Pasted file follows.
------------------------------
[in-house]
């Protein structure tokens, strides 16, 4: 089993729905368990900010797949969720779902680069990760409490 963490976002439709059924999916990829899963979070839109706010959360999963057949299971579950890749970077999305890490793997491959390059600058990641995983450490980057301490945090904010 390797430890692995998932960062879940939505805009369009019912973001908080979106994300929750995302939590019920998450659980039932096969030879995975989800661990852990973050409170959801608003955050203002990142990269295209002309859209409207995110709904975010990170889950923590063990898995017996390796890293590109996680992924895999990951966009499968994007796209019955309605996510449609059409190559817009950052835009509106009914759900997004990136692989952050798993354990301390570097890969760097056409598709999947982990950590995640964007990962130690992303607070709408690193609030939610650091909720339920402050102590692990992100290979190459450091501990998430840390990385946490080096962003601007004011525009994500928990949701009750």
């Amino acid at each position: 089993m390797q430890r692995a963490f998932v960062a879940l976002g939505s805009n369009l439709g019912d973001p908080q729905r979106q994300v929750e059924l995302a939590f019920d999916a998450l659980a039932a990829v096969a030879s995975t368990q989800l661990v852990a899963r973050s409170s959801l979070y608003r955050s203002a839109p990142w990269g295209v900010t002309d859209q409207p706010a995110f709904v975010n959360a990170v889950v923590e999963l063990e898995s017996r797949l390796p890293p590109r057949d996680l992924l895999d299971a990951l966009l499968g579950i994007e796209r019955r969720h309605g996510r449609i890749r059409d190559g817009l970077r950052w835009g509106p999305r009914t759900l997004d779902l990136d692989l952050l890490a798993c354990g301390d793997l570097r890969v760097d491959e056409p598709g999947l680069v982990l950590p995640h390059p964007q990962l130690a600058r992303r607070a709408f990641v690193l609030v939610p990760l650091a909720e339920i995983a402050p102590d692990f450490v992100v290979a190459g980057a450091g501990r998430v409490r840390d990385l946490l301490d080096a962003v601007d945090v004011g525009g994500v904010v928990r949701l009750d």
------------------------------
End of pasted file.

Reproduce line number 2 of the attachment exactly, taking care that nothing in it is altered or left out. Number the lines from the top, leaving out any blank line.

């Protein structure tokens, strides 16, 4: 089993729905368990900010797949969720779902680069990760409490 963490976002439709059924999916990829899963979070839109706010959360999963057949299971579950890749970077999305890490793997491959390059600058990641995983450490980057301490945090904010 390797430890692995998932960062879940939505805009369009019912973001908080979106994300929750995302939590019920998450659980039932096969030879995975989800661990852990973050409170959801608003955050203002990142990269295209002309859209409207995110709904975010990170889950923590063990898995017996390796890293590109996680992924895999990951966009499968994007796209019955309605996510449609059409190559817009950052835009509106009914759900997004990136692989952050798993354990301390570097890969760097056409598709999947982990950590995640964007990962130690992303607070709408690193609030939610650091909720339920402050102590692990992100290979190459450091501990998430840390990385946490080096962003601007004011525009994500928990949701009750």